TWO thousand sixteen was really not my year for much of anything.
I may or may not have some kind of problem with seizures, but I’m too afraid to have it worked up. I may or may not have had another little one a month or so ago. That, or I simply passed out for no discernible reason.

I was diagnosed with diabetes. If someone asked me for my idea of the last thing in the world I’d ever have, it would be diabetes. To say I was shocked, and a bit frightened, would be an understatement. And, as if to smack me in the face a second time, I also have a certain GI issue that whittles my “diabetic” diet down to almost nil.

Instead of that magical, universal, existential view of life that breathed a poetic sense of creativity into my soul that poured out of me and onto pages and pages of thoughts molded into beautiful turns of phrase, I’ve just been paralyzed.

Instead, my thoughts linger on the arbitrary number 40. The reminder that life is too short to be afraid of what is going on inside my body, but that what is going on inside my body might make my life even shorter.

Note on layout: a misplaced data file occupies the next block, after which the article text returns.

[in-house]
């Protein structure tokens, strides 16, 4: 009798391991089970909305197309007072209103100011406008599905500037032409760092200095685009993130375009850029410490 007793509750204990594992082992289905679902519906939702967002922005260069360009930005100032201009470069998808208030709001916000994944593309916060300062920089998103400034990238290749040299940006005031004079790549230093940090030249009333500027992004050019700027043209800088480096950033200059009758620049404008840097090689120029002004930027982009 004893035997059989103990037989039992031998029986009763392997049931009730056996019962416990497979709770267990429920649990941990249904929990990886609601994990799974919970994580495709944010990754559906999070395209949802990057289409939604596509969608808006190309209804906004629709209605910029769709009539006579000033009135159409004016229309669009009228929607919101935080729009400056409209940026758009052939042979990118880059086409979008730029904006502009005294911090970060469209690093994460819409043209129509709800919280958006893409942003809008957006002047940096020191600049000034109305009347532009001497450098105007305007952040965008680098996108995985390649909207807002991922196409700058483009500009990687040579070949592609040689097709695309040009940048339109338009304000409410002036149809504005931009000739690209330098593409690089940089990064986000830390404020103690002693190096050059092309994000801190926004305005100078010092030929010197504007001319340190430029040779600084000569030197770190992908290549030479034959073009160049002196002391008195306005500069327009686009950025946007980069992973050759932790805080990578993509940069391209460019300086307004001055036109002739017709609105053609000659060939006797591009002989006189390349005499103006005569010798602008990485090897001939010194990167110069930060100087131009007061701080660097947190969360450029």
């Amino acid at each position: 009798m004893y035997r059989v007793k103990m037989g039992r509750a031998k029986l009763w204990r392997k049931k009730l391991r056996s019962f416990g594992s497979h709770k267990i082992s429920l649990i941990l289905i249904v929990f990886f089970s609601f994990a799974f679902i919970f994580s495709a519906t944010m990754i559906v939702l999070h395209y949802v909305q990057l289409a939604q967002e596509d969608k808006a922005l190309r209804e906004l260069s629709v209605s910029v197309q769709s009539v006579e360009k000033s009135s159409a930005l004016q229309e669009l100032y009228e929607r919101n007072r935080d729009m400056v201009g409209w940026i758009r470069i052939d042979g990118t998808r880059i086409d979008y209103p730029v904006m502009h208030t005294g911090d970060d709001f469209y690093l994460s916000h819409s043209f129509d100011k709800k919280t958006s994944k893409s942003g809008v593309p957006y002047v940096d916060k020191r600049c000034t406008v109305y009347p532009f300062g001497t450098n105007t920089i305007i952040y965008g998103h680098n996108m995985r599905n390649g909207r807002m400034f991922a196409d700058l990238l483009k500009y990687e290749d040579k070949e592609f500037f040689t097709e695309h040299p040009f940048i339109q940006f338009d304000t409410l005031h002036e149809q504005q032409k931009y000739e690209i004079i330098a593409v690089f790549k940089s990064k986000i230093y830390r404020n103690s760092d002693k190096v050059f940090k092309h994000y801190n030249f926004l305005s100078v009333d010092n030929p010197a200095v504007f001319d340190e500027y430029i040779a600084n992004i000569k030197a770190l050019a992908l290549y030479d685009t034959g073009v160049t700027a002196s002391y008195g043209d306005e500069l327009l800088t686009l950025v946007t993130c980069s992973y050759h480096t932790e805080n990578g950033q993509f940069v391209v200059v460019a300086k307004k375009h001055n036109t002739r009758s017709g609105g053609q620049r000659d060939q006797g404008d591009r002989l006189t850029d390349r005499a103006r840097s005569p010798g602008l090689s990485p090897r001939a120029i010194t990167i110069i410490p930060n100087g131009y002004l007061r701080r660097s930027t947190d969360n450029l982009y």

I am so much more than this. There are so many more lives I have left to live. I have so much more left to give. I don’t want to leave this world forgotten. I don’t want to leave it with only a handful of people who know what I was capable of but are left disappointed because they have nothing to remember me by.

I don’t want to leave without inspiring someone to create something they never thought they could, or love with unrestrained passion, or find their Duchenne smile and never let it go, or step off their prescribed path to travel the unmapped paths they never knew existed.

There is a Me I’ve lost somewhere. A Me with no boundaries. A Me who found talents I never knew I had. A Me with tangible thoughts and ideas that people held in their hands with awe. A Me who loved myself without pretense, the kind of love that shone a light in the darkness, a light that drew others into it who needed me as much as I needed them. A Me who gave as much as I took. A Me who made others feel as though they weren’t alone in this world. A Me who was so full that she never asked for more than what others were able to give.

There is a way to find her again. I’ll figure it out.


Lay It On Me

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